Rail

Amtrak, Foes Differ on Future

Posted on February 3, 2000

Amtrak reported that it beat its business plan target by more than $2 million in the first quarter of fiscal year 2000, with total revenue up 8% to $476 million. Amtrak has surpassed its business plan targets for two consecutive years. The business plan is its blueprint to meet Congress' mandate that the railroad become operationally self-sufficient by 2003. However, critics charge that these results aren’t good enough, and that they present a misleading snapshot of the railroad’s long-term financial health. They point to two independent reports released at the same time as Amtrak’s document. "We are keeping our commitment to Congress and the American people to run Amtrak like a business and we continue to achieve solid financial improvement," said Wisconsin Gov. Tommy Thompson, Amtrak's chairman of the board. Major train service showing significant improvement includes the Capitols (Oakland to Sacramento, Calif.), up 33% and Metroliner (New York to Washington, D.C.), up 7%. Amtrak also announced that its Acela Regional service between Boston and New York has been scheduled for Jan. 31. Acela Regional service will reduce travel times between Boston and New York from about five hours to just under four hours. "The launch of Acela Regional is another milestone in the high-speed program in the Northeast that will boost our ridership and revenue and positively impact the bottom line," added George Warrington, Amtrak's president and chief executive officer. To supplement its core passenger-related revenue, Amtrak is aggressively pursuing commercial opportunities that will help achieve operational self-sufficiency, such as in express package carriage, telecommunications and real estate development. All major business units beat business plan targets, causing Moody's Investor Services to raise the corporation's credit rating to A3. The rating firm said it did so based partly on "Moody's expectation that operational self-sufficiency will be achieved..." However, the General Accounting Office, the investigative arm of Congress, recently concluded that Amtrak’s report painted too rosy a picture. The GAO applied a standard corporate measurement, overall revenue minus overall expenses, including capital costs, to come up with a $907 million operating loss in 1999. The report of the Amtrak Reform Council, the watchdog group established by Congress in 1997 to advise lawmakers on what to do with the railroad, sided with the GAO. It said that private-sector standards are a better indicator of its self-sufficiency. Amtrak officials counter that standard accounting rules do not apply in this case because Congress does not require the railroad to cover the cost of equipment depreciation. Excluding depreciation, Amtrak concluded it was $484 million short of self-sufficiency in 1999.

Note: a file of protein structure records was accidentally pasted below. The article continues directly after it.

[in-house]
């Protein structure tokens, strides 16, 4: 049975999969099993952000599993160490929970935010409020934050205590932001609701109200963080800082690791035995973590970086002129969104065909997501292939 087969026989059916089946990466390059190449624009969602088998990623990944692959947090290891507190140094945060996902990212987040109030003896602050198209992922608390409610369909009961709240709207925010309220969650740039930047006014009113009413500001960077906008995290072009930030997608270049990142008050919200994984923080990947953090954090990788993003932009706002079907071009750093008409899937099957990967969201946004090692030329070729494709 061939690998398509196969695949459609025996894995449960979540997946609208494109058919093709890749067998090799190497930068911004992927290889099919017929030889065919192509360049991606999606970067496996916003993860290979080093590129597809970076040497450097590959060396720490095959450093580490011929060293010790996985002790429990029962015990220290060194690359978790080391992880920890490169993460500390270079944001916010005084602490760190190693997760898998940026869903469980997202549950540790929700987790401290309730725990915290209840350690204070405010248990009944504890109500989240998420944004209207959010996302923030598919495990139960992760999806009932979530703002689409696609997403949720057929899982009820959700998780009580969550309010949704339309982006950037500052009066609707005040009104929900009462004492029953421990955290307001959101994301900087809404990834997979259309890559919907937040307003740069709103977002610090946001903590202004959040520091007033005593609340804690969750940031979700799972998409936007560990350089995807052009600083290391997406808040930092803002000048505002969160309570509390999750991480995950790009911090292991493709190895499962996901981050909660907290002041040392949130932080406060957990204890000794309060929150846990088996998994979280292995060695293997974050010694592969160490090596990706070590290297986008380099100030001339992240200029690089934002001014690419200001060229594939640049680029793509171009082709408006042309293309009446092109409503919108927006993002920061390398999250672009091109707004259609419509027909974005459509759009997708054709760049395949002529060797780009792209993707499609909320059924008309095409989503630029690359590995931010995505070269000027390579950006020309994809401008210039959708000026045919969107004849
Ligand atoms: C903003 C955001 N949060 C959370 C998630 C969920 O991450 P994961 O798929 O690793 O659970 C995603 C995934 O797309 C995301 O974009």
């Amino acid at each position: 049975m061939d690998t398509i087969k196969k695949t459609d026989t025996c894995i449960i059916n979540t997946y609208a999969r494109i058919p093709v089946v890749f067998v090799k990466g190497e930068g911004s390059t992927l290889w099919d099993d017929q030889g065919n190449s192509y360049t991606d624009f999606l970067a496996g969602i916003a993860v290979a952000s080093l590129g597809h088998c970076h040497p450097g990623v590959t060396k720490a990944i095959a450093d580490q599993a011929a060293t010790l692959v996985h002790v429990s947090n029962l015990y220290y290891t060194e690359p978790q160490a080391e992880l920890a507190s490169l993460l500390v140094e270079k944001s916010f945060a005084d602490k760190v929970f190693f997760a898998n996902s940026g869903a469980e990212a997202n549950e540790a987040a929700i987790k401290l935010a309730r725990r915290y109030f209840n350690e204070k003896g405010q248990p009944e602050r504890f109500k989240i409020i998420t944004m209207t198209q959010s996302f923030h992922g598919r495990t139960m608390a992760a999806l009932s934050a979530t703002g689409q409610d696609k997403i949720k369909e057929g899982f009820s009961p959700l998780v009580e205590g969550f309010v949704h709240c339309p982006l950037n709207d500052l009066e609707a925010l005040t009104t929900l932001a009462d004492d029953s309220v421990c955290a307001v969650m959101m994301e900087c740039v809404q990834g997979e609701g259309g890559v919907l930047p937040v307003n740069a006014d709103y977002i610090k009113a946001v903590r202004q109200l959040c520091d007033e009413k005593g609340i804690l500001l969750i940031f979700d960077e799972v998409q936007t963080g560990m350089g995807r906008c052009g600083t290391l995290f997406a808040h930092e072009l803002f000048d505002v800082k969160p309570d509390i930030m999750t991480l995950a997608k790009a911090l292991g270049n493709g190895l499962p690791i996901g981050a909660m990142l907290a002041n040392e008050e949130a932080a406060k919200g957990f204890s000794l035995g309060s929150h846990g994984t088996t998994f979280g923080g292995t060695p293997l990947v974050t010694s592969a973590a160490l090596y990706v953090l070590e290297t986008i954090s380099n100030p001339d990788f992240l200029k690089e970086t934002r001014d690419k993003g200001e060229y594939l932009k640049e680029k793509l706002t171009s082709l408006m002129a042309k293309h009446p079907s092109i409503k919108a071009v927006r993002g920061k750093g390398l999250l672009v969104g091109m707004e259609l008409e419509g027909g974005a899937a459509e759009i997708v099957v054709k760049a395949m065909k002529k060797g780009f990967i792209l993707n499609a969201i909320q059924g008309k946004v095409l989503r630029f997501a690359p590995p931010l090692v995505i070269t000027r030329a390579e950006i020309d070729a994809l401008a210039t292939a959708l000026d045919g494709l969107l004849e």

View comments or post a comment on this story. (0 Comments)

More News

NJ TRANSIT hearing focuses on PTC

Some lawmakers expressed concern as to whether NJ Transit would be able to implement positive train control by the federally mandated deadline of Dec. 31, 2018.

Alstom to supply 14 metro cars to RATP, STIF

Due to circulate on line 4, the MP14 trains will help to increase the capacity and quality of transport on the line, with a targeted global service equivalent to that of line 1.

Development of iconic perfume threatened by high-speed rail plan

Chanel says it will leave Grasse, dubbed the perfume capital of the world, unless plans are dropped to drive a TGV line through the fields of flowers required to make the world’s most famous scent

MBTA employees to use 'biometric' time clock at rail facility

This new system, which has been in the works for more than a year, will enable employees to clock in and out by swiping their finger and tapping in a personalized PIN number.

Texas bullet train builder expands leadership, adds Aguilar as CEO

Tim Keith becomes president and will lead capital raising and external affairs.

See More News

Post a Comment

Post Comment

Comments (0)

More From The World's Largest Fleet Publisher

Automotive Fleet

The Car and truck fleet and leasing management magazine

Business Fleet

managing 10-50 company vehicles

Fleet Financials

Executive vehicle management

Government Fleet

managing public sector vehicles & equipment

TruckingInfo.com

THE COMMERCIAL TRUCK INDUSTRY’S MOST IN-DEPTH INFORMATION SOURCE

Work Truck Magazine

The number 1 resource for vocational truck fleets

Schoolbus Fleet

Serving school transportation professionals in the U.S. and Canada

LCT Magazine

Global Resource For Limousine and Bus Transportation

Please sign in or register to .    Close